Prior to his arrest, two of the people he had known in Meta in the context of his work with the CNMH were murdered. Little did he know that in a short time he would go on to be part of the sad story of the dirty war against social fighters and the judicial frame ups. Neither did he know that documents related to his legal work with a state body would be presented in court as evidence against him. Almost every researcher of the Colombian conflict has a copy of the report ¡Basta Ya! (Enough!) published by the CNMH.
It was not the only document that they took from his house as evidence.
“There were also texts on the history of the insurgencies that are also academic works in Colombia and in the hearing they were introduced, as propaganda texts when when they were really academic documents and there was one on the Quintin Lame armed movement which was also published by the National Centre for Historic Memory. They are publicly available documents and as a professional you have to study them.“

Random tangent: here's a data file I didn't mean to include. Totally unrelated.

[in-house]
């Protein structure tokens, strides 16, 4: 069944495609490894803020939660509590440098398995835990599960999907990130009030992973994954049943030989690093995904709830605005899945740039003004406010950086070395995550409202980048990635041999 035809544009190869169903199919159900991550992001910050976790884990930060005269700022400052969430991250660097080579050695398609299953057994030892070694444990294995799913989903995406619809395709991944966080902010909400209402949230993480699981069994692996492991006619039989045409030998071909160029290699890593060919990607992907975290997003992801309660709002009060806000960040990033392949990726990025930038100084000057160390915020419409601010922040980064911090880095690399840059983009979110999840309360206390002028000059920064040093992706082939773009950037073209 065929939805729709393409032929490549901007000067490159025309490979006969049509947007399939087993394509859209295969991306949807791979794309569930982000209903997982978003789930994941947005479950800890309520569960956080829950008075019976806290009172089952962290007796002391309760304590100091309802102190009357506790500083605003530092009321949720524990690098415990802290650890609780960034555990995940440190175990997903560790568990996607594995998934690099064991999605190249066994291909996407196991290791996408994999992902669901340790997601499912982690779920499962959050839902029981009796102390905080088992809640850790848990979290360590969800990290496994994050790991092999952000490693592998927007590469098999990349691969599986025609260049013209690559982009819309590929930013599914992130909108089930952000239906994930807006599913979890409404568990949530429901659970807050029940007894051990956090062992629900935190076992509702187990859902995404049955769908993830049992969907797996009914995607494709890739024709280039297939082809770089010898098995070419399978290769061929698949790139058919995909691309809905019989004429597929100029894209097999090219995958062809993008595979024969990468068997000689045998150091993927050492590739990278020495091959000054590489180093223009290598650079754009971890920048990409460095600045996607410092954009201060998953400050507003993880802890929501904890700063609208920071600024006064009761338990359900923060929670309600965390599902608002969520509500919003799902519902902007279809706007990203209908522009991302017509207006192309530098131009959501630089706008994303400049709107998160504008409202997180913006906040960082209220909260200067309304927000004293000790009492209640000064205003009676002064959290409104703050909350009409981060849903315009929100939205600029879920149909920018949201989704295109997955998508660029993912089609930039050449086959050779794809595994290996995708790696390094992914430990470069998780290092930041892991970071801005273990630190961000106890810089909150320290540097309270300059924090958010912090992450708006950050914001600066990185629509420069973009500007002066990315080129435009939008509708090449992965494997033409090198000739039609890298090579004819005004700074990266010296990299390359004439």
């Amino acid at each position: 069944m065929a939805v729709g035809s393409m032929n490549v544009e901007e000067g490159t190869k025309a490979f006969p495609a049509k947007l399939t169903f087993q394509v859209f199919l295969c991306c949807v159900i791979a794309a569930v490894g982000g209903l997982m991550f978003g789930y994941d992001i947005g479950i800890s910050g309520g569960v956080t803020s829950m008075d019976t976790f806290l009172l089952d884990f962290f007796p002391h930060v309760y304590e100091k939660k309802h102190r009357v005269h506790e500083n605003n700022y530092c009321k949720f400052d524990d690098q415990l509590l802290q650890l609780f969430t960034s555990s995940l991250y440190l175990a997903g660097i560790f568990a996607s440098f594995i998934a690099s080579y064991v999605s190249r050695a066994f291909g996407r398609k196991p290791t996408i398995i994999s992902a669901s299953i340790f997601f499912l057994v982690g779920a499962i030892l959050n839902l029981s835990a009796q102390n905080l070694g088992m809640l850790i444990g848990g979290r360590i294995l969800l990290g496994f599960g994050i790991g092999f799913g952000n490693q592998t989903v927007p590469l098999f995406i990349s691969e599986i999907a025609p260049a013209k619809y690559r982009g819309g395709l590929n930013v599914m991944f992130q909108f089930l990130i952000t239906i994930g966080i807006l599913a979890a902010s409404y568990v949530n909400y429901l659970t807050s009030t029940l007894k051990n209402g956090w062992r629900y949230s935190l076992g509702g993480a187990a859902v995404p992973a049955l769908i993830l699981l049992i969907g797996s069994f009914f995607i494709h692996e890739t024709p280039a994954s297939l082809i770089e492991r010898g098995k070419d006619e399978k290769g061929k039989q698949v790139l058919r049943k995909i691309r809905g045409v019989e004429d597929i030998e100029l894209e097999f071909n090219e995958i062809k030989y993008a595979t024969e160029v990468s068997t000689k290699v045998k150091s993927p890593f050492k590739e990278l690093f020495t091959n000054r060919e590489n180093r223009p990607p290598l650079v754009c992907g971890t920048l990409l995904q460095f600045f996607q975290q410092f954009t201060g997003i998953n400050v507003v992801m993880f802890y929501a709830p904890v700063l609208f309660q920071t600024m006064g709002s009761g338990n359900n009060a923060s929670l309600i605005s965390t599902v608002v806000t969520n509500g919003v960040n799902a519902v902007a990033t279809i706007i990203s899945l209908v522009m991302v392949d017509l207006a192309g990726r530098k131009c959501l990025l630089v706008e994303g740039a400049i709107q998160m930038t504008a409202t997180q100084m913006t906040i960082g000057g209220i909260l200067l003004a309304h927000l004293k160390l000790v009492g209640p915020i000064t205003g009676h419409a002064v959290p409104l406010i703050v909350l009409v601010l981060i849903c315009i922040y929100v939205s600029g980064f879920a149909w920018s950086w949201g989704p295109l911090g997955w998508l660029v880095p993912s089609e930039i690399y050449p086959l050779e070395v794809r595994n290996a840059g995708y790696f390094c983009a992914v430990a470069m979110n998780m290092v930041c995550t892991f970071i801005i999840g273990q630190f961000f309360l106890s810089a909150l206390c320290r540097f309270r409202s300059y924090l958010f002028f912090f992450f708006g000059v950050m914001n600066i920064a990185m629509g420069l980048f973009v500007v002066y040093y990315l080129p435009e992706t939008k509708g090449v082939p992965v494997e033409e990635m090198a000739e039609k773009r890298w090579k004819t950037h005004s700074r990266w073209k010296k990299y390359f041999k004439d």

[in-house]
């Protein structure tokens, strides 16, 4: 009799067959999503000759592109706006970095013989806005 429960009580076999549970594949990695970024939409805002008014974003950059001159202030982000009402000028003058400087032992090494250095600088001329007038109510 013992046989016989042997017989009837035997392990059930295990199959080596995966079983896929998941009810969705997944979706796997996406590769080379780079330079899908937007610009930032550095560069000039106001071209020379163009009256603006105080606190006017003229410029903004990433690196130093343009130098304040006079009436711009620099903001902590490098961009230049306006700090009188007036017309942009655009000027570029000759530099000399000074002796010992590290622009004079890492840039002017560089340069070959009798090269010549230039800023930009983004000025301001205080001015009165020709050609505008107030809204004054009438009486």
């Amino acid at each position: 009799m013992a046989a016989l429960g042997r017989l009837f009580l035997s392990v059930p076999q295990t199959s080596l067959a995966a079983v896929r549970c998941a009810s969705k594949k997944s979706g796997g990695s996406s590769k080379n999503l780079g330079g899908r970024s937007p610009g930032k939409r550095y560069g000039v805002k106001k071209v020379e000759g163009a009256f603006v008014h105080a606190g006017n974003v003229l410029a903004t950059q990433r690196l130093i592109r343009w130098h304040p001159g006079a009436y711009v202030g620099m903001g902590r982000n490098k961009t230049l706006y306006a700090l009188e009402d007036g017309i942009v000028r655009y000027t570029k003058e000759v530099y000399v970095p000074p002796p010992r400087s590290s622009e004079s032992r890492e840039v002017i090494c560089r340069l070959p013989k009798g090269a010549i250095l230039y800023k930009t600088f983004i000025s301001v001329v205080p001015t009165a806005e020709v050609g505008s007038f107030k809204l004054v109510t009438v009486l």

A prosecutor has to be really stupid or desperate in the face of the weakness of his case to introduce such documents in a trial. Amongst the credits for these documents are the name of ministers and high-ranking politicians such as Germán Vargas Lleras, Angelino Garzón the former Vice-President of the country and the publication was financed by the European Union, the Spanish Embassy and the official wing of the US government USAID. It would seem that the Prosecutor saw subversives everywhere. Though it should be pointed out that this type of manoeuvre is common and there are many cases where the prosecutors introduced widely published books as evidence. It would seem, on occasions that the prosecutors have not even read the Penal Code, less still would they read literature or sociological texts.